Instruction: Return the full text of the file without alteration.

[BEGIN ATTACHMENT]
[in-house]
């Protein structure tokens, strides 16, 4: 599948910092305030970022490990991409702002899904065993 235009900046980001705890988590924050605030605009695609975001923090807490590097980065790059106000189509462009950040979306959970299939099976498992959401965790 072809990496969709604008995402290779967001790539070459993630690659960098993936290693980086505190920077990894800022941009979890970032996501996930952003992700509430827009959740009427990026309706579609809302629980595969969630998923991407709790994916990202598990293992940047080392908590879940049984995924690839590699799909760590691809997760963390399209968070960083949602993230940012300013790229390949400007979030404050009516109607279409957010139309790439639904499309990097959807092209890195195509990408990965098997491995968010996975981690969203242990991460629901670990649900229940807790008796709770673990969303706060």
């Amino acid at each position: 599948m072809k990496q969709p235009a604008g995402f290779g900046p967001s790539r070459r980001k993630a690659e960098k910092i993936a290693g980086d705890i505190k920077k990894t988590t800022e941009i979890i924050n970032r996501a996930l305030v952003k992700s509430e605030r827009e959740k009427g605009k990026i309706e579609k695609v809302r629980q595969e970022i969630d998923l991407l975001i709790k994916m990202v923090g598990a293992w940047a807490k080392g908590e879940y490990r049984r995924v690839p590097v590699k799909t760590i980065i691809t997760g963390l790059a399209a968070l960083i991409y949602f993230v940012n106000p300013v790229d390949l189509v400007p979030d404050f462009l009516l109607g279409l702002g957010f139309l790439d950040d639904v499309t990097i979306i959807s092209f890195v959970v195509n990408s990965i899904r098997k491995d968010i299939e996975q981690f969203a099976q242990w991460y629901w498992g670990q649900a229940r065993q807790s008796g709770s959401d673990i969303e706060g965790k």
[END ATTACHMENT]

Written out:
[in-house]
């Protein structure tokens, strides 16, 4: 599948910092305030970022490990991409702002899904065993 235009900046980001705890988590924050605030605009695609975001923090807490590097980065790059106000189509462009950040979306959970299939099976498992959401965790 072809990496969709604008995402290779967001790539070459993630690659960098993936290693980086505190920077990894800022941009979890970032996501996930952003992700509430827009959740009427990026309706579609809302629980595969969630998923991407709790994916990202598990293992940047080392908590879940049984995924690839590699799909760590691809997760963390399209968070960083949602993230940012300013790229390949400007979030404050009516109607279409957010139309790439639904499309990097959807092209890195195509990408990965098997491995968010996975981690969203242990991460629901670990649900229940807790008796709770673990969303706060």
């Amino acid at each position: 599948m072809k990496q969709p235009a604008g995402f290779g900046p967001s790539r070459r980001k993630a690659e960098k910092i993936a290693g980086d705890i505190k920077k990894t988590t800022e941009i979890i924050n970032r996501a996930l305030v952003k992700s509430e605030r827009e959740k009427g605009k990026i309706e579609k695609v809302r629980q595969e970022i969630d998923l991407l975001i709790k994916m990202v923090g598990a293992w940047a807490k080392g908590e879940y490990r049984r995924v690839p590097v590699k799909t760590i980065i691809t997760g963390l790059a399209a968070l960083i991409y949602f993230v940012n106000p300013v790229d390949l189509v400007p979030d404050f462009l009516l109607g279409l702002g957010f139309l790439d950040d639904v499309t990097i979306i959807s092209f890195v959970v195509n990408s990965i899904r098997k491995d968010i299939e996975q981690f969203a099976q242990w991460y629901w498992g670990q649900a229940r065993q807790s008796g709770s959401d673990i969303e706060g965790k």